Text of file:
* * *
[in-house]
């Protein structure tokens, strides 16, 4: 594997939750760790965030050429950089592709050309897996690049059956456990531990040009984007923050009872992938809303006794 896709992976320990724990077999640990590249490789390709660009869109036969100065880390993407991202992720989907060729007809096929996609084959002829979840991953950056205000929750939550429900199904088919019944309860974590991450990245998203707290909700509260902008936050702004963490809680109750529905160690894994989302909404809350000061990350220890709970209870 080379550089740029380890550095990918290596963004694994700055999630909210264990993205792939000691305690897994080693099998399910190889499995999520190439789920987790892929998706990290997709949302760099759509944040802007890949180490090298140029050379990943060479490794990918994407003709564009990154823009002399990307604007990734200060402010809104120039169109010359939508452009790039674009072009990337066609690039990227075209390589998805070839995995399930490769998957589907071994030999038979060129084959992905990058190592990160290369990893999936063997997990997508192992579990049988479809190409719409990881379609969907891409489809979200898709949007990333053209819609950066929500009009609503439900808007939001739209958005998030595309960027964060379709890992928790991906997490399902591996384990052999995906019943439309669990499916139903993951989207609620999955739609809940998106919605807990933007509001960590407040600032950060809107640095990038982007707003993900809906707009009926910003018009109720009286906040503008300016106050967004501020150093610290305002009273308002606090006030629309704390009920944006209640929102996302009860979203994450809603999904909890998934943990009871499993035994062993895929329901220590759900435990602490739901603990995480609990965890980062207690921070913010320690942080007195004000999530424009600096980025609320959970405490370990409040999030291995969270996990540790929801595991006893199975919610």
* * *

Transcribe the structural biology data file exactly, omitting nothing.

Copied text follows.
[in-house]
């Protein structure tokens, strides 16, 4: 594997939750760790965030050429950089592709050309897996690049059956456990531990040009984007923050009872992938809303006794 896709992976320990724990077999640990590249490789390709660009869109036969100065880390993407991202992720989907060729007809096929996609084959002829979840991953950056205000929750939550429900199904088919019944309860974590991450990245998203707290909700509260902008936050702004963490809680109750529905160690894994989302909404809350000061990350220890709970209870 080379550089740029380890550095990918290596963004694994700055999630909210264990993205792939000691305690897994080693099998399910190889499995999520190439789920987790892929998706990290997709949302760099759509944040802007890949180490090298140029050379990943060479490794990918994407003709564009990154823009002399990307604007990734200060402010809104120039169109010359939508452009790039674009072009990337066609690039990227075209390589998805070839995995399930490769998957589907071994030999038979060129084959992905990058190592990160290369990893999936063997997990997508192992579990049988479809190409719409990881379609969907891409489809979200898709949007990333053209819609950066929500009009609503439900808007939001739209958005998030595309960027964060379709890992928790991906997490399902591996384990052999995906019943439309669990499916139903993951989207609620999955739609809940998106919605807990933007509001960590407040600032950060809107640095990038982007707003993900809906707009009926910003018009109720009286906040503008300016106050967004501020150093610290305002009273308002606090006030629309704390009920944006209640929102996302009860979203994450809603999904909890998934943990009871499993035994062993895929329901220590759900435990602490739901603990995480609990965890980062207690921070913010320690942080007195004000999530424009600096980025609320959970405490370990409040999030291995969270996990540790929801595991006893199975919610």